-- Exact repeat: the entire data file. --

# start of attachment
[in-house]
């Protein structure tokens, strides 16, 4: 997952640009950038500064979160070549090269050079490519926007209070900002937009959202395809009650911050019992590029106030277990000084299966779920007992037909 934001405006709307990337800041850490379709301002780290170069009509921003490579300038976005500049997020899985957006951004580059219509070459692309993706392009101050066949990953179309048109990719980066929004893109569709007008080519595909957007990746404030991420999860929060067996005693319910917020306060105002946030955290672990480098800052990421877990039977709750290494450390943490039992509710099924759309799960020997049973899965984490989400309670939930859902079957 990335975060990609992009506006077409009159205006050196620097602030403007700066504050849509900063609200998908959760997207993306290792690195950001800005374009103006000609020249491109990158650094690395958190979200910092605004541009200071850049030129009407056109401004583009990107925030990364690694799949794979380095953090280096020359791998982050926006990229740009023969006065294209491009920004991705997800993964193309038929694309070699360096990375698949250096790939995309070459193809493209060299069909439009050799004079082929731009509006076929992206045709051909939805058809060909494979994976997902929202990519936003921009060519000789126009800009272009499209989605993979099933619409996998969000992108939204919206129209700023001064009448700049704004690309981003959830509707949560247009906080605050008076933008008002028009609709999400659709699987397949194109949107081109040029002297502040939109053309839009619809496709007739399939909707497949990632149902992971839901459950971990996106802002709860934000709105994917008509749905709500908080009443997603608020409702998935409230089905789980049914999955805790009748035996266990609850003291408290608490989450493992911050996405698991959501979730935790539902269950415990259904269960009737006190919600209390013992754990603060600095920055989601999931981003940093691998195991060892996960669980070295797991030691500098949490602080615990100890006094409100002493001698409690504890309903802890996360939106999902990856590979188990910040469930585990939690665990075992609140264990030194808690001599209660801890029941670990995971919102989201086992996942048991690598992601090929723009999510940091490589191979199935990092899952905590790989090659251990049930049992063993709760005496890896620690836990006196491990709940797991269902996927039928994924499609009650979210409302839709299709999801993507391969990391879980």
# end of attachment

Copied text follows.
[in-house]
């Protein structure tokens, strides 16, 4: 997952640009950038500064979160070549090269050079490519926007209070900002937009959202395809009650911050019992590029106030277990000084299966779920007992037909 934001405006709307990337800041850490379709301002780290170069009509921003490579300038976005500049997020899985957006951004580059219509070459692309993706392009101050066949990953179309048109990719980066929004893109569709007008080519595909957007990746404030991420999860929060067996005693319910917020306060105002946030955290672990480098800052990421877990039977709750290494450390943490039992509710099924759309799960020997049973899965984490989400309670939930859902079957 990335975060990609992009506006077409009159205006050196620097602030403007700066504050849509900063609200998908959760997207993306290792690195950001800005374009103006000609020249491109990158650094690395958190979200910092605004541009200071850049030129009407056109401004583009990107925030990364690694799949794979380095953090280096020359791998982050926006990229740009023969006065294209491009920004991705997800993964193309038929694309070699360096990375698949250096790939995309070459193809493209060299069909439009050799004079082929731009509006076929992206045709051909939805058809060909494979994976997902929202990519936003921009060519000789126009800009272009499209989605993979099933619409996998969000992108939204919206129209700023001064009448700049704004690309981003959830509707949560247009906080605050008076933008008002028009609709999400659709699987397949194109949107081109040029002297502040939109053309839009619809496709007739399939909707497949990632149902992971839901459950971990996106802002709860934000709105994917008509749905709500908080009443997603608020409702998935409230089905789980049914999955805790009748035996266990609850003291408290608490989450493992911050996405698991959501979730935790539902269950415990259904269960009737006190919600209390013992754990603060600095920055989601999931981003940093691998195991060892996960669980070295797991030691500098949490602080615990100890006094409100002493001698409690504890309903802890996360939106999902990856590979188990910040469930585990939690665990075992609140264990030194808690001599209660801890029941670990995971919102989201086992996942048991690598992601090929723009999510940091490589191979199935990092899952905590790989090659251990049930049992063993709760005496890896620690836990006196491990709940797991269902996927039928994924499609009650979210409302839709299709999801993507391969990391879980």